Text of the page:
False alarm for Dutch motorists on Monday morning

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The Traffic Information Service slams the ANWB Dutch motoring association for issuing yet another false rush hour alert.

24 November 2008

THE NETHERLANDS – The ANWB Dutch motoring association issued its first "rush hour alert" on Sunday, anticipating traffic jams totalling as much as 500 kilometres in length on Monday morning, after a few centimetres of wet snow.

To make things worse, a derailment in Amsterdam meant train services to and from the capital were seriously disrupted.
On Monday morning, commuters appeared to have heeded the advice and left home early.

As a result there was no sign of the predicted chaos on the roads and no scenes of stranded passengers at Amsterdam’s railway stations, although many trains were delayed.
So what happened, did the "rush hour alert" work? Or was the ANWB too quick off the mark in issuing one?

The Traffic Information Service, however, did not go along with the ANWB alert. It predicted a busier than usual rush hour but not the possibility of jams reaching such an extreme total length (longer than 500 kilometres). On its website the information service said "large quantities of snow are not expected to fall during the rush hour and the temperature of the tarmac is high, so normal gritting should keep the roads clear."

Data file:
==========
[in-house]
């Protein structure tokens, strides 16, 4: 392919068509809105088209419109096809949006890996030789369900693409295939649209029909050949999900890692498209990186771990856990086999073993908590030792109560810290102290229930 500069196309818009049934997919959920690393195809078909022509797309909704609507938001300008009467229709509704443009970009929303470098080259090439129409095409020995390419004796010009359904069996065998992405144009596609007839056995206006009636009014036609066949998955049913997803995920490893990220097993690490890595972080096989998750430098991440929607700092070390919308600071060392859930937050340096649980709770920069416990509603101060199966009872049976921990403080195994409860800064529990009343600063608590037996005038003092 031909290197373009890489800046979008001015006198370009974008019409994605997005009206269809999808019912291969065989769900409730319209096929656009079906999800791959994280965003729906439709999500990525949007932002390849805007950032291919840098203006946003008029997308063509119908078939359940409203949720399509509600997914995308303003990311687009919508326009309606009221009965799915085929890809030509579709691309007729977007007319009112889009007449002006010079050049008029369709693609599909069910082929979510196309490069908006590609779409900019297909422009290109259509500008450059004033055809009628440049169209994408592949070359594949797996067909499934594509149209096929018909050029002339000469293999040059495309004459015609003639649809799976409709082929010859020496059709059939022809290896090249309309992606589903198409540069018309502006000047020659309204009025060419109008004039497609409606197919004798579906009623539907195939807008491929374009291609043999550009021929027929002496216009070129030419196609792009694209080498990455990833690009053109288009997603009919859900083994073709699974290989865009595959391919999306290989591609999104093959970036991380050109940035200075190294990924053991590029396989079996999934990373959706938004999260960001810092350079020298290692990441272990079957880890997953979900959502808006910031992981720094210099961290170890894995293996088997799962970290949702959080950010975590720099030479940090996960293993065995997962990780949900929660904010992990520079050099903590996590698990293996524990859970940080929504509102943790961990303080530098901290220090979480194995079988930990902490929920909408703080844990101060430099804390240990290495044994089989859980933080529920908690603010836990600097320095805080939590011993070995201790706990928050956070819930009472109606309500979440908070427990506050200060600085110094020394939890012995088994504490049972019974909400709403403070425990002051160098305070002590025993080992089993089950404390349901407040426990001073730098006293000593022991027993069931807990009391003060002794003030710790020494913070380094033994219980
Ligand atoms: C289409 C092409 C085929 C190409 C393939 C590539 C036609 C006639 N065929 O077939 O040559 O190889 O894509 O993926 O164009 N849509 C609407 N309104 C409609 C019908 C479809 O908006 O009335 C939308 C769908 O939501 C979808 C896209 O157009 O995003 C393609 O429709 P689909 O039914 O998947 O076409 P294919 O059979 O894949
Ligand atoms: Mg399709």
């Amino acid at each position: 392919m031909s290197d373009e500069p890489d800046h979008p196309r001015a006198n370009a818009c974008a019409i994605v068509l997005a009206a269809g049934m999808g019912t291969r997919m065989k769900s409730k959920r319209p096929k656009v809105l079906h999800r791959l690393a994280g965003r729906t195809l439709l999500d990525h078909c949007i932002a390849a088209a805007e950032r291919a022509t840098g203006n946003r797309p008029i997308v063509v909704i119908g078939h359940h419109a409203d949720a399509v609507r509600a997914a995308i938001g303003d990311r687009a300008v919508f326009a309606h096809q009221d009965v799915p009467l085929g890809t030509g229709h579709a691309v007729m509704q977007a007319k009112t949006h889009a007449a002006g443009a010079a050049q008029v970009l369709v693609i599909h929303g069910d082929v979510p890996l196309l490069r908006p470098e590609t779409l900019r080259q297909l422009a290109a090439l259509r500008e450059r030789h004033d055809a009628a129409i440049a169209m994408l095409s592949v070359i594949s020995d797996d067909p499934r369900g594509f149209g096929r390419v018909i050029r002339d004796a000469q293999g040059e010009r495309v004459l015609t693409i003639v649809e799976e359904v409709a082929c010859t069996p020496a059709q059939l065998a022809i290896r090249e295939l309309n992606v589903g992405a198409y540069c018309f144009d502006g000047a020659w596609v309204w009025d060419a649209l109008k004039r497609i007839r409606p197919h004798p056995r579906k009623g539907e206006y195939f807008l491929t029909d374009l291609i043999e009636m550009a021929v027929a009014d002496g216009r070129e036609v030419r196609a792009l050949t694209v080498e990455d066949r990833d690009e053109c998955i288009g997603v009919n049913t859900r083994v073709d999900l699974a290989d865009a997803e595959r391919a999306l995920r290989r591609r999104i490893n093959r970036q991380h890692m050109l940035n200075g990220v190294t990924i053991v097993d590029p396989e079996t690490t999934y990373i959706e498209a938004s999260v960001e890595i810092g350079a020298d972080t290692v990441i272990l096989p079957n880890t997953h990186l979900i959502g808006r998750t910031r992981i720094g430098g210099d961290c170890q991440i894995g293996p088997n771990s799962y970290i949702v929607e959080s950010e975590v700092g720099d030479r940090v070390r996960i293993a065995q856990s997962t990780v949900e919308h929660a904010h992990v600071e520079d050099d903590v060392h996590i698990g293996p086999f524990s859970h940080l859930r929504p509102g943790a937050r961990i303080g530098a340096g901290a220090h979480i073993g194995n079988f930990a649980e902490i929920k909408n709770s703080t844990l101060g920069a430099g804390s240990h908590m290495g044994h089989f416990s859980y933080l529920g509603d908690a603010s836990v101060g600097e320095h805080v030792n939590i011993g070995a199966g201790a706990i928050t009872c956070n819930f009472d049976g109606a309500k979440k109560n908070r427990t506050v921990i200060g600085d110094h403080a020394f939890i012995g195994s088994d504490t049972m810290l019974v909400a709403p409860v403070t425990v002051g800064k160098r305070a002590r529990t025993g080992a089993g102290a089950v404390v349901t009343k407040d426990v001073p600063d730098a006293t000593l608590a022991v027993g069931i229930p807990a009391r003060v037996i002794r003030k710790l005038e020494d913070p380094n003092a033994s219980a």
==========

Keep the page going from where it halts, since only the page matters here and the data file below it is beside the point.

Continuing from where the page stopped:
As it turned out traffic jams started earlier than normal with a total length of 150 kilometres at 6.45, which is 50 kilometres longer than usual at that time. But by 8 o'clock, tailbacks totalled just 300 kilometres, less than usual. After that, the worst of the congestion was over.
Nevertheless, it is not entirely surprising that the ANWB issued the warning. There have been nine deaths on the roads in the past week due to the poor weather conditions.

In November 2005, the authorities were caught out completely when heavy snow led to a jam of 900 kilometres. People were left stranded in their cars and ultimately had to spend the night in sports halls and other such accommodation.

Since then the Meteorological Office has issued several weather alerts but the weather conditions turned out not to be as treacherous as expected.

Last year, questions were asked in Parliament’s Lower House after five weather alarms were issued in one year. Christian Democrat MP Joop Atsma calculated the cost to the economy as being worth tens of millions of euros.

On this occasion, the Traffic Information Service has criticised the ANWB: "The ANWB should be well aware of its social responsibility."

It says the alert has done more harm than good. In response, the ANWB has called the service's criticism "sour".

[Radio Netherlands / Expatica]

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